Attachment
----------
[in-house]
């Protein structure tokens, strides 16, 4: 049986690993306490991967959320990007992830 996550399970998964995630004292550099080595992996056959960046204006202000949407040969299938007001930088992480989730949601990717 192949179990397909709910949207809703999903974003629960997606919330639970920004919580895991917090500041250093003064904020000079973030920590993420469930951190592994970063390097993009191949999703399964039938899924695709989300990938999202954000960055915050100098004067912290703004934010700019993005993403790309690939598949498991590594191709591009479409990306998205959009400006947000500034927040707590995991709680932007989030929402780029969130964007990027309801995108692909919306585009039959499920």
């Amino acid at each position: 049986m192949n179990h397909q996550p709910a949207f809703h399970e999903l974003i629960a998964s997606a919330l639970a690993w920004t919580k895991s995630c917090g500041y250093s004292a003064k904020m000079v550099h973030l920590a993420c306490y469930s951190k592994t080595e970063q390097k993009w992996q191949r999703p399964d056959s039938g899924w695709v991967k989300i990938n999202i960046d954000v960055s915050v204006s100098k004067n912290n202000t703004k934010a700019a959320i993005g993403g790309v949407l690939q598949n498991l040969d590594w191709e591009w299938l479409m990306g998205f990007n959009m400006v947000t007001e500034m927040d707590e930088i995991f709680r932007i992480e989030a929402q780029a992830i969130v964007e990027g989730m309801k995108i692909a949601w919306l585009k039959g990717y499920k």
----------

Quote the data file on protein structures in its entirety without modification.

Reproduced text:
[in-house]
């Protein structure tokens, strides 16, 4: 049986690993306490991967959320990007992830 996550399970998964995630004292550099080595992996056959960046204006202000949407040969299938007001930088992480989730949601990717 192949179990397909709910949207809703999903974003629960997606919330639970920004919580895991917090500041250093003064904020000079973030920590993420469930951190592994970063390097993009191949999703399964039938899924695709989300990938999202954000960055915050100098004067912290703004934010700019993005993403790309690939598949498991590594191709591009479409990306998205959009400006947000500034927040707590995991709680932007989030929402780029969130964007990027309801995108692909919306585009039959499920």
């Amino acid at each position: 049986m192949n179990h397909q996550p709910a949207f809703h399970e999903l974003i629960a998964s997606a919330l639970a690993w920004t919580k895991s995630c917090g500041y250093s004292a003064k904020m000079v550099h973030l920590a993420c306490y469930s951190k592994t080595e970063q390097k993009w992996q191949r999703p399964d056959s039938g899924w695709v991967k989300i990938n999202i960046d954000v960055s915050v204006s100098k004067n912290n202000t703004k934010a700019a959320i993005g993403g790309v949407l690939q598949n498991l040969d590594w191709e591009w299938l479409m990306g998205f990007n959009m400006v947000t007001e500034m927040d707590e930088i995991f709680r932007i992480e989030a929402q780029a992830i969130v964007e990027g989730m309801k995108i692909a949601w919306l585009k039959g990717y499920k």